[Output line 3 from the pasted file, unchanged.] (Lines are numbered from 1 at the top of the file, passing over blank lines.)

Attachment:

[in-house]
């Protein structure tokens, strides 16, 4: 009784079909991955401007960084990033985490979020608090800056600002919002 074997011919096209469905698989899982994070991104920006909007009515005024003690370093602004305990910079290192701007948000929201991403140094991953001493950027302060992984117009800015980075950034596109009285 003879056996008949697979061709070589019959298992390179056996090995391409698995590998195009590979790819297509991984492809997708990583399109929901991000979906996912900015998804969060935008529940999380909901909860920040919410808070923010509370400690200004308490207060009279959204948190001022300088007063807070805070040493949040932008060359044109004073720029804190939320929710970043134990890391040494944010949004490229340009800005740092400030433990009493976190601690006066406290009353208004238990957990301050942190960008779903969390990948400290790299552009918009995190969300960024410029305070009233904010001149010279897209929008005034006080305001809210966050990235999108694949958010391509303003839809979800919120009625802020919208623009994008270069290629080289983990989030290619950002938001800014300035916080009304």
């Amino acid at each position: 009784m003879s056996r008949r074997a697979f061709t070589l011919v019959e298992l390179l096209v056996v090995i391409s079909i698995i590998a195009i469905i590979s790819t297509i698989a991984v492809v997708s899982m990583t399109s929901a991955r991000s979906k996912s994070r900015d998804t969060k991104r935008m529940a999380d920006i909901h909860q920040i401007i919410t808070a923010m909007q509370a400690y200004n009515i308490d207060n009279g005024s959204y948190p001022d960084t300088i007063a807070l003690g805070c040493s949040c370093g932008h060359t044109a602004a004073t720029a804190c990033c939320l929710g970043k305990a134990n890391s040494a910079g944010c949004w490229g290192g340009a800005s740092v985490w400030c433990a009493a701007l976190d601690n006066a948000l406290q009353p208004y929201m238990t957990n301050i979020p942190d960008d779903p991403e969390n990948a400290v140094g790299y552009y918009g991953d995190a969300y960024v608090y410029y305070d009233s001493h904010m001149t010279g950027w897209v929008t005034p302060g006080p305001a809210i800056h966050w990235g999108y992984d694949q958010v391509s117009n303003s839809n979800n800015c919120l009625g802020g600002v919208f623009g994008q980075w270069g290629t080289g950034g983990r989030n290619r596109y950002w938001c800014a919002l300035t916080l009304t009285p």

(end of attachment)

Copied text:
């Amino acid at each position: 009784m003879s056996r008949r074997a697979f061709t070589l011919v019959e298992l390179l096209v056996v090995i391409s079909i698995i590998a195009i469905i590979s790819t297509i698989a991984v492809v997708s899982m990583t399109s929901a991955r991000s979906k996912s994070r900015d998804t969060k991104r935008m529940a999380d920006i909901h909860q920040i401007i919410t808070a923010m909007q509370a400690y200004n009515i308490d207060n009279g005024s959204y948190p001022d960084t300088i007063a807070l003690g805070c040493s949040c370093g932008h060359t044109a602004a004073t720029a804190c990033c939320l929710g970043k305990a134990n890391s040494a910079g944010c949004w490229g290192g340009a800005s740092v985490w400030c433990a009493a701007l976190d601690n006066a948000l406290q009353p208004y929201m238990t957990n301050i979020p942190d960008d779903p991403e969390n990948a400290v140094g790299y552009y918009g991953d995190a969300y960024v608090y410029y305070d009233s001493h904010m001149t010279g950027w897209v929008t005034p302060g006080p305001a809210i800056h966050w990235g999108y992984d694949q958010v391509s117009n303003s839809n979800n800015c919120l009625g802020g600002v919208f623009g994008q980075w270069g290629t080289g950034g983990r989030n290619r596109y950002w938001c800014a919002l300035t916080l009304t009285p």